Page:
By Rachel Damerell

Monday, November 12, 2018

Porthleven Exhibition

This year's Porthleven Exhibition once again was a most successful event which brought in £2460 in sales for our exhibitng members, with a footfall of 485 visitors. The high quality ceramics, glass and paintings on display made the whole exhibition space feel like a well-established gallery, thanks to the planning and placing of the pieces by Heather Frary, who was working on this on the Friday evening until way after 10.30pm. Thanks also go to John Mee for overseeing the event with Heather Frary; to Paul Finlay and Noreen Todd working on the sun-committee, and to Noreen for organising the financial side of the event.

Please put in your diaries the date of the 2019 Porthleven Exhibion which is from October 19th to October 25th.

January will see the next CCGG Film Day (details to follow soon).

CCGG exhibition in February at Bude Castle from February 15th to March 7th.
Bude Castle Gallery is advertisng the exhibition as:
                          "Coast to Coast.  An exciting and diverse mix of work from the Cornwall Ceramics and Glass Group including vessels, sculpture and wall pieces. Members’ paintings, drawings and Studio pottery will also be on show.       Ceramics and Glass at its best".
CCGG Exhibitors will be expected to steward for one day.
Space for approx. 14 exhibitors. Cost of exhibition £10 per CCGG exhibitor.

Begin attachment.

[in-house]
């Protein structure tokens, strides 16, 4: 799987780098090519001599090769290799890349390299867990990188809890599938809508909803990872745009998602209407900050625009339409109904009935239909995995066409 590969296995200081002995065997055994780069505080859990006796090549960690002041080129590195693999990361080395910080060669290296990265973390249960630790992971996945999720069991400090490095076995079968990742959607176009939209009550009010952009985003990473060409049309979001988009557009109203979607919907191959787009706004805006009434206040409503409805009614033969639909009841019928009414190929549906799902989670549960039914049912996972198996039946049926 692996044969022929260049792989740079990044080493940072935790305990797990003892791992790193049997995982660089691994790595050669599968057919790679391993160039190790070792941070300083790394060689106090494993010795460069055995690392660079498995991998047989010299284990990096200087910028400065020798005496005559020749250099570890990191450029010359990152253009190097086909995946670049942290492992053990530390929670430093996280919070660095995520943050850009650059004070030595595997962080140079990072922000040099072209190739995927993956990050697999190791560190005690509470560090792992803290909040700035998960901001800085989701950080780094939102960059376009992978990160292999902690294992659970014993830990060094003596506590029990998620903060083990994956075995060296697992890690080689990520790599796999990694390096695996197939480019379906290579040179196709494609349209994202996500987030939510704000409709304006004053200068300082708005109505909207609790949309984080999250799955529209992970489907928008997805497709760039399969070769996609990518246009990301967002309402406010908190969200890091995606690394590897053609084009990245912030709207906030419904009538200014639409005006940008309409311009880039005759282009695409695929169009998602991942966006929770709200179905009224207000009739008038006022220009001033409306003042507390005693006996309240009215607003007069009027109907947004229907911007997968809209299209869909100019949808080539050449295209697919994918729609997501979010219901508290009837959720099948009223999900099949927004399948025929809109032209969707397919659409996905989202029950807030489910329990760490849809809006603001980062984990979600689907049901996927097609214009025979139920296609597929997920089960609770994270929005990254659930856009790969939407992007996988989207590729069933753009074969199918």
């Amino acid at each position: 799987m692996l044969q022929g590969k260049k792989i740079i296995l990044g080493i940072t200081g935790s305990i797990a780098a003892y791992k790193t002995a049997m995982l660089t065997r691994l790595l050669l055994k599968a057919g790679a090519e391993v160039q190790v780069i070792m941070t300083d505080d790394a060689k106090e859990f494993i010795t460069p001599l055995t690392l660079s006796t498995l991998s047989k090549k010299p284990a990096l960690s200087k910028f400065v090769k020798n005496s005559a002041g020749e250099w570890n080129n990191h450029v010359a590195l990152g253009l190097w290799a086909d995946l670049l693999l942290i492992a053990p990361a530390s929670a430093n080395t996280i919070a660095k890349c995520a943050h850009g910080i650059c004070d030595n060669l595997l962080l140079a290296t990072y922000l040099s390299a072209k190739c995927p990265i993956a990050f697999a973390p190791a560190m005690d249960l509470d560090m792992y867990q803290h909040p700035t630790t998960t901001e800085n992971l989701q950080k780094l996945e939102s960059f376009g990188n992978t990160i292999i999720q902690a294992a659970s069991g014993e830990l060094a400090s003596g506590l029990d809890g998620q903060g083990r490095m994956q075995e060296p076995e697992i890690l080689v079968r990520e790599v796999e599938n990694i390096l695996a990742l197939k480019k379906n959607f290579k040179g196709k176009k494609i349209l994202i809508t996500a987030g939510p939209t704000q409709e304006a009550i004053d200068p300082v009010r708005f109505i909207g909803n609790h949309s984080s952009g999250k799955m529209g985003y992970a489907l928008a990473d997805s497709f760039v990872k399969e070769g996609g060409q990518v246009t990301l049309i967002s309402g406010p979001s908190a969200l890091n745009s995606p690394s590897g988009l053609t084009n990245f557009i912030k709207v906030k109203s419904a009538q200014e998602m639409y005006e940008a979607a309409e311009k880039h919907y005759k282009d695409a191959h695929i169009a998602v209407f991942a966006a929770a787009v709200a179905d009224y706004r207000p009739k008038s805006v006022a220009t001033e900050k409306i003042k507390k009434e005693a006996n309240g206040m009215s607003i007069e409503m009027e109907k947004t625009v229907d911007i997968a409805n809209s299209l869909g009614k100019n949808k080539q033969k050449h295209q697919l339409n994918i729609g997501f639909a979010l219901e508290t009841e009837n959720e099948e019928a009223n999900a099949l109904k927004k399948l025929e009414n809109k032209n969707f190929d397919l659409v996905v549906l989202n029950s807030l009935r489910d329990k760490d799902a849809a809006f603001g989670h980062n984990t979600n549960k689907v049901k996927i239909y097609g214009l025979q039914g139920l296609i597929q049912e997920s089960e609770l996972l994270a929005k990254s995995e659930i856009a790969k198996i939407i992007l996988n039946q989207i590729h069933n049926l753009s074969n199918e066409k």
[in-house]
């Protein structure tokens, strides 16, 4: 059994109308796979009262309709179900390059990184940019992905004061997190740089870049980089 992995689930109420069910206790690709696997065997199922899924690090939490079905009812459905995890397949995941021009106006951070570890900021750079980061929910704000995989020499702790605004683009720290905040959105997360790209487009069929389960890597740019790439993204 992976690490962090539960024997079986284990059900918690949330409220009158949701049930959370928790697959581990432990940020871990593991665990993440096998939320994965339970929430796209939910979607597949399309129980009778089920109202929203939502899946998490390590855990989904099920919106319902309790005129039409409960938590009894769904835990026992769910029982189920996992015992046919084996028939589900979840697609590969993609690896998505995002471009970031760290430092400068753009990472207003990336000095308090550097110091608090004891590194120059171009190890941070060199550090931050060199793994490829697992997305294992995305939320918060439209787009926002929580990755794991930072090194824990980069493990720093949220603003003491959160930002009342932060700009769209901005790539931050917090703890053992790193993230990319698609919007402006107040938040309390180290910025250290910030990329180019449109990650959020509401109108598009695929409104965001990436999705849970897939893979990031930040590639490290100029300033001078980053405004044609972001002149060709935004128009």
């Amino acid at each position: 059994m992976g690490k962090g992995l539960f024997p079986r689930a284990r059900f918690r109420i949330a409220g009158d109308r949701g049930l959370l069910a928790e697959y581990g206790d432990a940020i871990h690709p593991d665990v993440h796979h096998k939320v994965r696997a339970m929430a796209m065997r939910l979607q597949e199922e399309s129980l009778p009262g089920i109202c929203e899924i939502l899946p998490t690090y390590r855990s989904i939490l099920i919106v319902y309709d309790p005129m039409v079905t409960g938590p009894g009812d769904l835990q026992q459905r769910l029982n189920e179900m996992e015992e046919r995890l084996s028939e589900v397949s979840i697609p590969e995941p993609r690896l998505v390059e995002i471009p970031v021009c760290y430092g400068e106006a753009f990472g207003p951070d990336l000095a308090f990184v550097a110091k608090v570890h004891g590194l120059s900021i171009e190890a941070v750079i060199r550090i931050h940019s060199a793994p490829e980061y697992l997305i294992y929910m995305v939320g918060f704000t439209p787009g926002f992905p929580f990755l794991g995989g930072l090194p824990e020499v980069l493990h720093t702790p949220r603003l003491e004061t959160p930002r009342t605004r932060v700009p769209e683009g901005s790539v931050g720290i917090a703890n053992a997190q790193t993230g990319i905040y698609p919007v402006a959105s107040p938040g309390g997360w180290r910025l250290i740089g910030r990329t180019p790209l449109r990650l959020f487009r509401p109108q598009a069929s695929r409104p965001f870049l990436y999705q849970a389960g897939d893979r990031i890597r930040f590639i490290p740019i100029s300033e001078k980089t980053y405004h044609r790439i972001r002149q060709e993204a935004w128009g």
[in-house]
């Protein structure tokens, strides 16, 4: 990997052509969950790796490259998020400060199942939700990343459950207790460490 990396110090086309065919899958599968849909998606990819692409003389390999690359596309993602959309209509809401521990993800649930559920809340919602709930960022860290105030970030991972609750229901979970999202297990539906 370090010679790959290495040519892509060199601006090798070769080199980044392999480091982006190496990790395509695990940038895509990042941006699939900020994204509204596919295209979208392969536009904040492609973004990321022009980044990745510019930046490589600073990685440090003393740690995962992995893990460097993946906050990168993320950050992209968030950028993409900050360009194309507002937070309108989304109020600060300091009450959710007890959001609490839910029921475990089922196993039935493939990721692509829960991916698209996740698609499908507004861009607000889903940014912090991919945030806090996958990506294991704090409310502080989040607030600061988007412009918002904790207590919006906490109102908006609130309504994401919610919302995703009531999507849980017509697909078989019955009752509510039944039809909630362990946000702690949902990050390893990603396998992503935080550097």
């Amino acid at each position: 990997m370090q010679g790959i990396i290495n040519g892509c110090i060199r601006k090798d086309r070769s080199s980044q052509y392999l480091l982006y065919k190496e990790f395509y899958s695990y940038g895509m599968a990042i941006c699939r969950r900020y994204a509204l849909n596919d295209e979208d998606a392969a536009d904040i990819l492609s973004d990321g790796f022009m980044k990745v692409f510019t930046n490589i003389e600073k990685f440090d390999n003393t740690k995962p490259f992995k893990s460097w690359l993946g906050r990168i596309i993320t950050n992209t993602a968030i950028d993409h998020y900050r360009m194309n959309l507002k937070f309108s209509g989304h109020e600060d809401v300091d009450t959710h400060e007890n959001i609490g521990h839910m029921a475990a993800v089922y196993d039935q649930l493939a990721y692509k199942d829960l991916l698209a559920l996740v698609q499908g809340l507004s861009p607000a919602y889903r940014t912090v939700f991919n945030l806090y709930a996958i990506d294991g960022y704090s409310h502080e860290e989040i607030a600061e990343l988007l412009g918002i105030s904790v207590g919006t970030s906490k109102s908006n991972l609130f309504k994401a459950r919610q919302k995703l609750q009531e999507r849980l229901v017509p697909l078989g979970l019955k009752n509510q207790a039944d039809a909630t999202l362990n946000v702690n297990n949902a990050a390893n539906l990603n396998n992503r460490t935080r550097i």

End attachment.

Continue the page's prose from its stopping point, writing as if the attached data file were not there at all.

Bude Castle will handle sales payments at 25% commission plus VAT.
In the first instant please can members contact Danka or 01840 213308 to register your interest so we can draw up a list of exhibitors.
No payment yet but we will ask for payment asap to secure a place.
Set up will be Thursday 15th Feb. Exhibiting room is on first floor but there is a lift.
Public car parking close by and it is possible to drive right up to the Castle for unloading.They will supply a free parking permit each day so stewards won’t pay to park.  

Wednesday, October 31, 2018

Tim Andrews Potter and Raku Artist – 40 Years On

Sunday, November 18th, 11.00am – 4.00pm , Ladock Village Hall, Ladock,TR2 4PG
Tim Andrews is known internationally for his individual raku/smoke-fired and porcelain work. He has regular large exhibitions both in the UK and around the world and recently celebrated 40 years making and 25 years at his studio and gallery in Woodbury, East Devon. He has written two bestselling books on Raku ceramics and his pieces have been acquired for many museums and other public and private collections around the world including Arizona University and The Fitzwilliam Museum, Cambridge.